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I reckon once you enter any type of relationship, be it personal or business, expectations are a natural progression of this acquaintance. Without meaning to we create a set of behaviours or outcomes that we expect and are disappointed if they don’t occur or at the very least we place a meaning on that behaviour or outcome which is entirely our own and may be totally wrong.

The insidious thing about assumptions and expectations is we don’t realise we are making them as they feel so right; that’s because they are coming from our own mind and how could you be wrong?

We all know the saying around assumptions, ‘don’t assume, it makes an ass out of you and me’, and yet we do it quite unconsciously. There are some things we think that can’t possibly be seen differently from the way we think; surely it’s a given that no one enjoys housework, or that everyone is after a promotion.

Assumptions are our own thoughts and even though they seem obvious they are not the same thing as in everyone else’s head. Our thoughts are not facts they are simply our interpretation of something based on our life experiences, culture and how we’re feeling that day.

A manager assumes the people who are performing well are the only ones who deserve a reward and further isolates those team members who seem not to be performing. But if there is no agreed upon structure to perform to then it could be the others are performing to a different outcome- they are making their own assumptions about what is acceptable.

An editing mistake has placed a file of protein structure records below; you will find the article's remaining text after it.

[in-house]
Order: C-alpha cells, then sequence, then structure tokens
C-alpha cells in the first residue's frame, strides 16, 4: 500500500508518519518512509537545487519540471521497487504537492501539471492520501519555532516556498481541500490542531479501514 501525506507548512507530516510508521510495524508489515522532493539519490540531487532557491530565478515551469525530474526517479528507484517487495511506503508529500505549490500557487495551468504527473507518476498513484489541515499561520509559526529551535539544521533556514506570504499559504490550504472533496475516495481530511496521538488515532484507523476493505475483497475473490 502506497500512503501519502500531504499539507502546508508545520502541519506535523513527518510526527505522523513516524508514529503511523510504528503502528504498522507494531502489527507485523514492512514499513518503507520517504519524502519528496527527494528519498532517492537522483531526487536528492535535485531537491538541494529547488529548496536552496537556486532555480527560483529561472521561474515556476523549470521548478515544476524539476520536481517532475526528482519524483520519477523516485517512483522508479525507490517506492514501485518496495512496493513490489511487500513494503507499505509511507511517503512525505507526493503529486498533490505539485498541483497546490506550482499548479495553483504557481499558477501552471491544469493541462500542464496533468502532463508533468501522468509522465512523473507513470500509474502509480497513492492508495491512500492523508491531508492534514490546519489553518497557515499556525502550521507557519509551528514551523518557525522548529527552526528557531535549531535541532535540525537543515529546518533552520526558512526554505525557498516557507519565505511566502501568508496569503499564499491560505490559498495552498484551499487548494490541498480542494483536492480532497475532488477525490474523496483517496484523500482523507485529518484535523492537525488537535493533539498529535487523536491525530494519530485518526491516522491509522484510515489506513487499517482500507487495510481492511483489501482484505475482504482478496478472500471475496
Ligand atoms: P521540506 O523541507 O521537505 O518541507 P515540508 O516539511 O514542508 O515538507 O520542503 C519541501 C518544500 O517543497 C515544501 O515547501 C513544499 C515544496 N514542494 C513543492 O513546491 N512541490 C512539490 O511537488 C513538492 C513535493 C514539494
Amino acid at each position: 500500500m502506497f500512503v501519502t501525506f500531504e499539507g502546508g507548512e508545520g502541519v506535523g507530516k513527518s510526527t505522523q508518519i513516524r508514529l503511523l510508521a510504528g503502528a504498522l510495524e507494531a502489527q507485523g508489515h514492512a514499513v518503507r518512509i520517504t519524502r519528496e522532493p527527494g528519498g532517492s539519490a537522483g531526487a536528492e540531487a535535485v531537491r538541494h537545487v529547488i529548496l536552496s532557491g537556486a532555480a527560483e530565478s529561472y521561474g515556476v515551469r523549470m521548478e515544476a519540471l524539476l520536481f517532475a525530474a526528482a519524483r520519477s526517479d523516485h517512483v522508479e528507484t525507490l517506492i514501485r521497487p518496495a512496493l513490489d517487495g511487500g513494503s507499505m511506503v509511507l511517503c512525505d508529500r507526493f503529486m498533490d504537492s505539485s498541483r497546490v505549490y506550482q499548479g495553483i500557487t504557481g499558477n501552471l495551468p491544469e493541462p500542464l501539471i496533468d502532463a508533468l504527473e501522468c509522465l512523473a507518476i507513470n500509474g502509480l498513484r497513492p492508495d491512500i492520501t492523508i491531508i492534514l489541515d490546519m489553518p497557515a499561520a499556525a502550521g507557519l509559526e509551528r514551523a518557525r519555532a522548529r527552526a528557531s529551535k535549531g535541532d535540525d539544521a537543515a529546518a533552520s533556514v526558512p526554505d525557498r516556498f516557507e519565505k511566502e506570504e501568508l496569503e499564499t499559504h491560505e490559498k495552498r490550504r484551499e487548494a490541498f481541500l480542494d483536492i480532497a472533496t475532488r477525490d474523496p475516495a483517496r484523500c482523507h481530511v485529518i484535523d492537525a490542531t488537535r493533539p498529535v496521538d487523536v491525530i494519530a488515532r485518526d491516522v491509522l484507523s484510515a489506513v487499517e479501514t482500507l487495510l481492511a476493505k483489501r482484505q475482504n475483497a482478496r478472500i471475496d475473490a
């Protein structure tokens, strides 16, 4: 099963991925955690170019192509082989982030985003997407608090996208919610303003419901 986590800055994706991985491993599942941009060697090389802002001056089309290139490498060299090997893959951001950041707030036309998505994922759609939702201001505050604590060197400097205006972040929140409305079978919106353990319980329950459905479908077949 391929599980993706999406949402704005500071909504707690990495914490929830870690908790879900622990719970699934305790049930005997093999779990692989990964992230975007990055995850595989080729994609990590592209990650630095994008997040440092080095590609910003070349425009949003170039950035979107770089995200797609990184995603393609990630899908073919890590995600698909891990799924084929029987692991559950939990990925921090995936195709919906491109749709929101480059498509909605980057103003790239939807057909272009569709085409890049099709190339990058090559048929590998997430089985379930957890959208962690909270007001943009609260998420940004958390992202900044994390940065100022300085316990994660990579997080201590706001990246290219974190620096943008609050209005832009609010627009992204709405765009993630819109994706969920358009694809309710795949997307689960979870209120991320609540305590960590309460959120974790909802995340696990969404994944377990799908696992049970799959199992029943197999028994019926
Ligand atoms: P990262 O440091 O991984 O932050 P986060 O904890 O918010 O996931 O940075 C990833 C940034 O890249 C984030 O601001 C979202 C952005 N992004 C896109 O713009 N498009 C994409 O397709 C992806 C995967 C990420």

It’s easy to assume the cynic or disengaged person is not interested in their job or the organisation when in fact maybe the cynic has been hurt or rejected too many times and is just covering up their hurt and vulnerability.

Knowing what is expected is really the only way to ensuring the outcome doesn’t disappoint. No-one can be expected to know what's in your mind. If there is a disparity between what you expect and what you are getting, instead of assuming it’s a character flaw or short coming, try thinking of it as a communication issue.

If it’s not broken you don’t need to fix it, but if you are disappointed then look into it a bit further:

Ask questions- what’s going on? Why aren’t you getting what you expected? Learn how the other person is feeling.
Put it out there - make sure you state your expectations clearly and without blame or criticism. Remember, they are only your thoughts they aren’t right so there can be no blame for someone not knowing what you want.
Identify the gap- what is the difference between what they are thinking and what you are thinking?
Work the solution – reach an understanding and reset the standard with agreed upon expectations.
Avoid disappointment in your relationships by communicating through your assumptions.


Lisa works with managers to help them get more out of their team. If you are a manager with great technical expertise and would like to know more about the finer points of people to boost performance and engagement, please be in touch: This email address is being protected from spambots. You need JavaScript enabled to view it.